December recognizes National Human Rights Month. This month and every month to follow, everyone in the United States is encouraged to come together and stand up for equality, justice, and the dignity of all humans. December is a time to honor the Universal Declaration of Human Rights, an international document stating the fundamental rights and freedoms to which all human beings are entitled. These rights include freedom from discrimination, the right to equality, and the right to be considered innocent until proven guilty.

 

December 1: World AIDS Day, commemorating those who have died of AIDS, and to acknowledge the need for a continued commitment to all those affected by the HIV/AIDS epidemic.

December 3: International Day of Persons with Disabilities, designed to raise awareness in regards to persons with disabilities in order to improve their lives and provide them with equal opportunity.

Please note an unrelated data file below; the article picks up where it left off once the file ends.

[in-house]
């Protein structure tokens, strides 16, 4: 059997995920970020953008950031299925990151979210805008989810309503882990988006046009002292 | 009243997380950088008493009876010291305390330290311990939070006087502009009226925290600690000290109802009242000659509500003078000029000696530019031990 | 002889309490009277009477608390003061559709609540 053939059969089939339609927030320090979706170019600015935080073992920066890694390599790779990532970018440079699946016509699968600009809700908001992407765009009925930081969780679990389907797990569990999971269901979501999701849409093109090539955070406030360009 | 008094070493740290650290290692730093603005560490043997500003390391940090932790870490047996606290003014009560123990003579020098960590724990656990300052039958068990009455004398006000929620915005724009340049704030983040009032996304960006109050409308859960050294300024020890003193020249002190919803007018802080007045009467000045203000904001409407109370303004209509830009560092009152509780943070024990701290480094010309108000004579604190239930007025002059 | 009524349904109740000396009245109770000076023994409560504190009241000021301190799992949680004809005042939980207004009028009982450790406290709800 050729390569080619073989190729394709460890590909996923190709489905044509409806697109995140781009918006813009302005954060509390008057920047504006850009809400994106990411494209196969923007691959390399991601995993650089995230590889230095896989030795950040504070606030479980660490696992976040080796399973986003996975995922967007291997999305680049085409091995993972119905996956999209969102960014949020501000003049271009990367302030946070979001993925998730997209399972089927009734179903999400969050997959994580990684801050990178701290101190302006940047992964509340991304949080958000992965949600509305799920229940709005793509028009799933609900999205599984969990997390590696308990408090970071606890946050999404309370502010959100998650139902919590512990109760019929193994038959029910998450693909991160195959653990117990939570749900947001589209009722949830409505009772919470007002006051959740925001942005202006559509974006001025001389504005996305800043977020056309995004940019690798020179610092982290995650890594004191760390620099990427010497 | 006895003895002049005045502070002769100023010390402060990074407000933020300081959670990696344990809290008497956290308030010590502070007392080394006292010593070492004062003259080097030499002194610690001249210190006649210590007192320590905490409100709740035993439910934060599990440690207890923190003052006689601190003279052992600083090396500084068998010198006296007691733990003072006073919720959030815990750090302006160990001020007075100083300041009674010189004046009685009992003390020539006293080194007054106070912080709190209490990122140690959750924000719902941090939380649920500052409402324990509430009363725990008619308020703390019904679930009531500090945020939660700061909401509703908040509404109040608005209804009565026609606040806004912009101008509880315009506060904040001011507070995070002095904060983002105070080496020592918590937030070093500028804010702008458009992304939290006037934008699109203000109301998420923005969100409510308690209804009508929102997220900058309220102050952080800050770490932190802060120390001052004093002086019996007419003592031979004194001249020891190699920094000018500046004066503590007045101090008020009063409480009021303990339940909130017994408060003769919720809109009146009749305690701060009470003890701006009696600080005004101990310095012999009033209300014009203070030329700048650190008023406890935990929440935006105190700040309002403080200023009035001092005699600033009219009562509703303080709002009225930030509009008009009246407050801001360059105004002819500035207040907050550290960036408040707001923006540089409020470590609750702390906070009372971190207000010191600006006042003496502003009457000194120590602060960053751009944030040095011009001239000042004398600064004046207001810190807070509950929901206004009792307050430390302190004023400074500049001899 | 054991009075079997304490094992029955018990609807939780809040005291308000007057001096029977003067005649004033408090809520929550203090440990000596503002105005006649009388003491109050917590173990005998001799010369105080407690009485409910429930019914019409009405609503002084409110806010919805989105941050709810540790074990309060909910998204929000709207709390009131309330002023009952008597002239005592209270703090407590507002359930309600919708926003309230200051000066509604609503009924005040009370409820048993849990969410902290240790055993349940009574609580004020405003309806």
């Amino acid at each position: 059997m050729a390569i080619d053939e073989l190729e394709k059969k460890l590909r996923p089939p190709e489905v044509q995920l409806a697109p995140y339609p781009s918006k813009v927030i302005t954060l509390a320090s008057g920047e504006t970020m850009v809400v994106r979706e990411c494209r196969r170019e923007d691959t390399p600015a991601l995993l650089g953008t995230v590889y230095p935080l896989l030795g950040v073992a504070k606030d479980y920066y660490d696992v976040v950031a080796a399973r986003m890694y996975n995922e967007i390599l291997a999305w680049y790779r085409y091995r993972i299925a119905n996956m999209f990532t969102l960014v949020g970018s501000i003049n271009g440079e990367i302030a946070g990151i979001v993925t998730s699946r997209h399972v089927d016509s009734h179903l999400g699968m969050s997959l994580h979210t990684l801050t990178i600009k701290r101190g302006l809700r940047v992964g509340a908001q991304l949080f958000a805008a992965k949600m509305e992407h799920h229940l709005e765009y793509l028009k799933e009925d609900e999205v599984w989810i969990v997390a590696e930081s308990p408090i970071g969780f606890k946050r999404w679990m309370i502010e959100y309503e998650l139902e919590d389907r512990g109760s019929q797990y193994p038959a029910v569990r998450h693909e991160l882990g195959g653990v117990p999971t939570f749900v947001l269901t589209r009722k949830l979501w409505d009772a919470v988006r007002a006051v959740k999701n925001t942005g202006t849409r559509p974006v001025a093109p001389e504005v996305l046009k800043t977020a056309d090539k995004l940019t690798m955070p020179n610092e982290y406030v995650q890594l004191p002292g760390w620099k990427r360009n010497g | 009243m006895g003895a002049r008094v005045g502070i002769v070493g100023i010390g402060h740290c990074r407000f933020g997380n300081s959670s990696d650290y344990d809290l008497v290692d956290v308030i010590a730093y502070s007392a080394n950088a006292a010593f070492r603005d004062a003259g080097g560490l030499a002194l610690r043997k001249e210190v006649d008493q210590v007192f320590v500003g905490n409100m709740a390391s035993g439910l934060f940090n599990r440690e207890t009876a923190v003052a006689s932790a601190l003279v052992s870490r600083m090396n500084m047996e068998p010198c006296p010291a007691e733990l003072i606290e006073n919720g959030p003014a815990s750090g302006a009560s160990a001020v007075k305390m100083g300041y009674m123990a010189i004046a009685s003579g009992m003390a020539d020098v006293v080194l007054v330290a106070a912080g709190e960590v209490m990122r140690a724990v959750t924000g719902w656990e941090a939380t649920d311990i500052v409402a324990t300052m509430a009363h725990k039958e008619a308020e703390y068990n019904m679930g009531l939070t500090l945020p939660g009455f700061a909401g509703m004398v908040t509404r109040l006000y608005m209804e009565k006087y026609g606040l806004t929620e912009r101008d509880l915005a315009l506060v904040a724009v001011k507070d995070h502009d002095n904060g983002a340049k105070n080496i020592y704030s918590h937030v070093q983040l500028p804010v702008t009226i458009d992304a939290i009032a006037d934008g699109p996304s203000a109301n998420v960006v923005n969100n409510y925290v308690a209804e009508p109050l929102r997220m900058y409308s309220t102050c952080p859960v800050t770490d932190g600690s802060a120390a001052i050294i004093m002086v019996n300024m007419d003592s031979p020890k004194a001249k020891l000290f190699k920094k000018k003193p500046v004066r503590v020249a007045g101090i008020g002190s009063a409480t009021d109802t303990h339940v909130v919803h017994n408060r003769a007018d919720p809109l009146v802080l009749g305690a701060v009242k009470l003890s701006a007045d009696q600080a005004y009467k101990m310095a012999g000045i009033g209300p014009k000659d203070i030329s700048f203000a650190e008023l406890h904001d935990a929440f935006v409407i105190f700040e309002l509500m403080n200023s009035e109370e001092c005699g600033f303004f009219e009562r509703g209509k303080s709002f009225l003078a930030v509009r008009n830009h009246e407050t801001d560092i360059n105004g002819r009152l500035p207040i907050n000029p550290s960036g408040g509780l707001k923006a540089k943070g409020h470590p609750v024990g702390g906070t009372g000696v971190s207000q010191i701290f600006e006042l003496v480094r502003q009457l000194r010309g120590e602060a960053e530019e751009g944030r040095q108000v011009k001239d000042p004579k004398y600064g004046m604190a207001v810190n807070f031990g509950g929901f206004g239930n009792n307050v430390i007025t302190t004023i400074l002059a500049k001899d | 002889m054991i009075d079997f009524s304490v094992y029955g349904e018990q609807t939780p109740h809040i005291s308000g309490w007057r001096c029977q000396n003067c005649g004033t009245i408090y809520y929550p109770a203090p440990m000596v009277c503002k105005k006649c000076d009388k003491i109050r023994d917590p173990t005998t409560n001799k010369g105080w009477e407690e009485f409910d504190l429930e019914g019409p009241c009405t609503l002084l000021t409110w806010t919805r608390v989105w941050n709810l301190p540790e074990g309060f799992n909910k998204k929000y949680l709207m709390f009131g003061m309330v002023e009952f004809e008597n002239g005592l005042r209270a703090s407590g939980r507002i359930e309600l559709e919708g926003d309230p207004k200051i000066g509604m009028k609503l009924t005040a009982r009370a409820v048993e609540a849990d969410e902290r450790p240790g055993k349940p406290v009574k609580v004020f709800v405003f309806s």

December 10: International Human Rights Day, established by the United Nations in 1948 to commemorate the anniversary of the Universal Declaration of Human Rights.

December 25: Christmas Day, the day that many Christians associate with Jesus’ birth.

November 28-December 6: Hanukkah, a Jewish holiday that is celebrated around the world for eight days and nights. Hanukkah celebrates the victory of the Maccabees, or Israelites, over the Greek-Syrian ruler, Antiochus, approximately 2,200 years ago.

December 26-January 1: Kwanzaa, an African-American holiday started by Maulana Karenga in 1966 to celebrate universal African-American heritage.

January

National Poverty Awareness Month

January is National Poverty Awareness Month and it gives us at WCSU an opportunity to become more aware of those in need and the ways we can take action to combat poverty.  There are over 40 million people living in poverty in the United States.   Poverty creates inter-generational issues, causes health issues due to food insecurity, stress, and lack of access to care, and contributes to school-age and university students under-performing and/or missing school.